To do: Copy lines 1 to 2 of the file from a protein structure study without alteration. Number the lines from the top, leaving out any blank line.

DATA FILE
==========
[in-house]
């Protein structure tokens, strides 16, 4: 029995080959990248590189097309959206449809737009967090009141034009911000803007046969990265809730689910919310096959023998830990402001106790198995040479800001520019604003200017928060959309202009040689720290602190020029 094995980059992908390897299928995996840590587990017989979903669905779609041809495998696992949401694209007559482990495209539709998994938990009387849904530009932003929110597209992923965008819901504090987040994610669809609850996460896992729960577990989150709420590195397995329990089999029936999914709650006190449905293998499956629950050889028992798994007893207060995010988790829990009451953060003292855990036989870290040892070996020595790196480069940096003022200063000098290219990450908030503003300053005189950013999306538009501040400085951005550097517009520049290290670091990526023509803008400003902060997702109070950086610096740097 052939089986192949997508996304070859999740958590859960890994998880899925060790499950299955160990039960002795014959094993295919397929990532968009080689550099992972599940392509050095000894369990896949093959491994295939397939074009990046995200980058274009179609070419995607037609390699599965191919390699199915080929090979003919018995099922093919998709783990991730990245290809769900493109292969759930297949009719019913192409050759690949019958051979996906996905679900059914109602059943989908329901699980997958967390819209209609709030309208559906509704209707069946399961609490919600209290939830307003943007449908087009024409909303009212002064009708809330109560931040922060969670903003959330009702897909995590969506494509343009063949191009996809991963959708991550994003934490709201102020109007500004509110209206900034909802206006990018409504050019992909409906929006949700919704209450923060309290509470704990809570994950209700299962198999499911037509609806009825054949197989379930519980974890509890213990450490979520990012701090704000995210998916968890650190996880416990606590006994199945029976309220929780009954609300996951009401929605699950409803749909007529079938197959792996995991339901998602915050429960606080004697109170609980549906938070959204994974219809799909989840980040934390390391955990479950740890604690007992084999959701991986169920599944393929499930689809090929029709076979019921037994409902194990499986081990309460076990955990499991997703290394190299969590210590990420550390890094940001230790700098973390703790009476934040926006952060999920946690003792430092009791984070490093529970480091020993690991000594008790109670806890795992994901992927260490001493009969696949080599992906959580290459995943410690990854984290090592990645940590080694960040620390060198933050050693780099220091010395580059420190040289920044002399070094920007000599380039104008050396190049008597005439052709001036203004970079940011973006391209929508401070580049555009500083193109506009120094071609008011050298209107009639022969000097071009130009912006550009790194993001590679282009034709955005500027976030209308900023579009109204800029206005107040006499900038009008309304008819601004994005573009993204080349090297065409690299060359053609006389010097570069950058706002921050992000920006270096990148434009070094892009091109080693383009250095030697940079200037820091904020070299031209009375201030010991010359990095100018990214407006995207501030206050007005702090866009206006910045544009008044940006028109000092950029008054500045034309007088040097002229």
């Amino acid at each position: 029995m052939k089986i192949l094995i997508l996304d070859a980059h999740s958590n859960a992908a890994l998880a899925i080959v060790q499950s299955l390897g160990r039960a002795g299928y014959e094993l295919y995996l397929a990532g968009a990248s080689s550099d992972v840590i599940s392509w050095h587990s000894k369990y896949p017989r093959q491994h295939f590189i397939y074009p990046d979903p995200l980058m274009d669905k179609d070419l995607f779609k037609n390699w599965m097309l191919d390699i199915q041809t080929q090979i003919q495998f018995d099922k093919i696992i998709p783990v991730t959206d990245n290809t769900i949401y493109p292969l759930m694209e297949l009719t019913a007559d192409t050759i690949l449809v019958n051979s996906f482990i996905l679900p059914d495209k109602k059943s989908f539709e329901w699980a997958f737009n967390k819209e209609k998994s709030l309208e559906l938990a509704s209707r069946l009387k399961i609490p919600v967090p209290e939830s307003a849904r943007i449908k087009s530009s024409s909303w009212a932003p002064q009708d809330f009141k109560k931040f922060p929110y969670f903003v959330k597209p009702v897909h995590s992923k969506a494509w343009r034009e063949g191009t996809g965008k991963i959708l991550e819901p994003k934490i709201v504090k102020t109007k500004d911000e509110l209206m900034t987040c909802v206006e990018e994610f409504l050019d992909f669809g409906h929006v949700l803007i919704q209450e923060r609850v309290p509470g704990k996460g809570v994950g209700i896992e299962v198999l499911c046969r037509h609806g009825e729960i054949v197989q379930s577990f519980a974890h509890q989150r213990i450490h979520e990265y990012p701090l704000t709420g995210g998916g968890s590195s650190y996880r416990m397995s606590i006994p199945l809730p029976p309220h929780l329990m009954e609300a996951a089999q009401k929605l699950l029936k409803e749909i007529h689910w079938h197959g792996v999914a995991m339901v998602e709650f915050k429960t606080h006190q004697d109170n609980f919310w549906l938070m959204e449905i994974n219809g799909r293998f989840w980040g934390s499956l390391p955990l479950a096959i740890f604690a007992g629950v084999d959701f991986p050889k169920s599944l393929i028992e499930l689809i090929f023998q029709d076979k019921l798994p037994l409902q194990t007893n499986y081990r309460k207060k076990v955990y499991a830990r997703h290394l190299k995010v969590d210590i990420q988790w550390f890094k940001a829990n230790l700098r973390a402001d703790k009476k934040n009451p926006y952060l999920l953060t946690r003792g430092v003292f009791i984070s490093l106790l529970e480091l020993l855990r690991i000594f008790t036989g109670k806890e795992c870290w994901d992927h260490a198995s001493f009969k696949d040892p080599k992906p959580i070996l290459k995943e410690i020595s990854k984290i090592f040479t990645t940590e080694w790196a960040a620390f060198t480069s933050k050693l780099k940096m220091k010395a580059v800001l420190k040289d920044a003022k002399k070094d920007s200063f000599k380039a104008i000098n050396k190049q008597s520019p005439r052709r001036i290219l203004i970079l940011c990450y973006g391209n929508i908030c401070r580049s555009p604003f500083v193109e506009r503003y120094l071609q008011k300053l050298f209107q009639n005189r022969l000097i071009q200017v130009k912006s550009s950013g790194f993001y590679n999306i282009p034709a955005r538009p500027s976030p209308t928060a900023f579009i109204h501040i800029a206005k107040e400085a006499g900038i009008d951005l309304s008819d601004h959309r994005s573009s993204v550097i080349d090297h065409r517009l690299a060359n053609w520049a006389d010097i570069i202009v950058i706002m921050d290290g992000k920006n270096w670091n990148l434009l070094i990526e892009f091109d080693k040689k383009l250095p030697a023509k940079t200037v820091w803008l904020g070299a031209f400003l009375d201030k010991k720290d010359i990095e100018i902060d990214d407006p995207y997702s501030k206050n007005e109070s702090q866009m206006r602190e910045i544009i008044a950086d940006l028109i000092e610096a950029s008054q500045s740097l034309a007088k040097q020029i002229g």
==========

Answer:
[in-house]
């Protein structure tokens, strides 16, 4: 029995080959990248590189097309959206449809737009967090009141034009911000803007046969990265809730689910919310096959023998830990402001106790198995040479800001520019604003200017928060959309202009040689720290602190020029 094995980059992908390897299928995996840590587990017989979903669905779609041809495998696992949401694209007559482990495209539709998994938990009387849904530009932003929110597209992923965008819901504090987040994610669809609850996460896992729960577990989150709420590195397995329990089999029936999914709650006190449905293998499956629950050889028992798994007893207060995010988790829990009451953060003292855990036989870290040892070996020595790196480069940096003022200063000098290219990450908030503003300053005189950013999306538009501040400085951005550097517009520049290290670091990526023509803008400003902060997702109070950086610096740097 052939089986192949997508996304070859999740958590859960890994998880899925060790499950299955160990039960002795014959094993295919397929990532968009080689550099992972599940392509050095000894369990896949093959491994295939397939074009990046995200980058274009179609070419995607037609390699599965191919390699199915080929090979003919018995099922093919998709783990991730990245290809769900493109292969759930297949009719019913192409050759690949019958051979996906996905679900059914109602059943989908329901699980997958967390819209209609709030309208559906509704209707069946399961609490919600209290939830307003943007449908087009024409909303009212002064009708809330109560931040922060969670903003959330009702897909995590969506494509343009063949191009996809991963959708991550994003934490709201102020109007500004509110209206900034909802206006990018409504050019992909409906929006949700919704209450923060309290509470704990809570994950209700299962198999499911037509609806009825054949197989379930519980974890509890213990450490979520990012701090704000995210998916968890650190996880416990606590006994199945029976309220929780009954609300996951009401929605699950409803749909007529079938197959792996995991339901998602915050429960606080004697109170609980549906938070959204994974219809799909989840980040934390390391955990479950740890604690007992084999959701991986169920599944393929499930689809090929029709076979019921037994409902194990499986081990309460076990955990499991997703290394190299969590210590990420550390890094940001230790700098973390703790009476934040926006952060999920946690003792430092009791984070490093529970480091020993690991000594008790109670806890795992994901992927260490001493009969696949080599992906959580290459995943410690990854984290090592990645940590080694960040620390060198933050050693780099220091010395580059420190040289920044002399070094920007000599380039104008050396190049008597005439052709001036203004970079940011973006391209929508401070580049555009500083193109506009120094071609008011050298209107009639022969000097071009130009912006550009790194993001590679282009034709955005500027976030209308900023579009109204800029206005107040006499900038009008309304008819601004994005573009993204080349090297065409690299060359053609006389010097570069950058706002921050992000920006270096990148434009070094892009091109080693383009250095030697940079200037820091904020070299031209009375201030010991010359990095100018990214407006995207501030206050007005702090866009206006910045544009008044940006028109000092950029008054500045034309007088040097002229």